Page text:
Detail: The precision of the Fine Guidance Sensor on the Webb Telescope is quite impressive. Its ability to detect changes in a celestial object is said to be equivalent to a person in New York City being able to see the eye movement of someone blinking at the Canadian border more than 300 miles away.

The James Webb Space Telescope earlier this month started aligning its 18 mirrors, a mandatory, months-long process that involves the observatory's Near Infrared Camera (NIRCam) instrument. Eventually, we got to see what Webb saw when it gazed at its first star.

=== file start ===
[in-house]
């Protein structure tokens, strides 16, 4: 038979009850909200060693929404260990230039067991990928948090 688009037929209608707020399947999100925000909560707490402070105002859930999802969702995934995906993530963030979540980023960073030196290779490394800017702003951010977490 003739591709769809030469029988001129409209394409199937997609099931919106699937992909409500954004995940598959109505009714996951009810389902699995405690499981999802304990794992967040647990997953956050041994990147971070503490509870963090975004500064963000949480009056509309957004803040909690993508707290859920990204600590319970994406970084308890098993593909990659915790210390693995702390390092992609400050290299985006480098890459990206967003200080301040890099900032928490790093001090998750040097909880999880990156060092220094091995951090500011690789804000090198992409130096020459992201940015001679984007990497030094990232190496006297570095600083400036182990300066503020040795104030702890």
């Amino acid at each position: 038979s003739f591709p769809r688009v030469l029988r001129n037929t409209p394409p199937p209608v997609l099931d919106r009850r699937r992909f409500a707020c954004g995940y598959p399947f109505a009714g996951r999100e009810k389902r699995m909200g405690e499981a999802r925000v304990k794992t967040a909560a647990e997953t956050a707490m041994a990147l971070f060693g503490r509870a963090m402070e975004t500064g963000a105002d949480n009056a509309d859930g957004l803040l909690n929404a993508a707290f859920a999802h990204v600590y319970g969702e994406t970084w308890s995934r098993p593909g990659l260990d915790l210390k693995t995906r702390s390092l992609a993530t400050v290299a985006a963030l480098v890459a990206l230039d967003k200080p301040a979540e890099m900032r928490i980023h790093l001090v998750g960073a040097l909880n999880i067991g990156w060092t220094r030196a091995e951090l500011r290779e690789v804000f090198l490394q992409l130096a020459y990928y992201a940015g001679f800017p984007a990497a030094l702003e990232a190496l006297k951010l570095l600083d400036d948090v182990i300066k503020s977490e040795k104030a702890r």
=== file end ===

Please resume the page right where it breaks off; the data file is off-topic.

The sample image confirmed that NIRCam was working correctly, and that Webb was capturing light from the same star across each of its 18 primary mirror segments. And that's exactly what we saw, a single image with 18 seemingly random organized dots of starlight.

The next phase in the commissioning process involves using the telescopes Fine Guidance Sensor (FGS) to lock onto a guide star. The FGS measures the position of a guide star in its field of view 16 times per second, and sends updates to the scope's fine steering mirror roughly three times a second to maintain a steady lock on its target.

Moving forward, NASA said most of the mirror alignment process will be aided by the FGS, with NIRCam images being used to provide diagnostic information for further adjustments.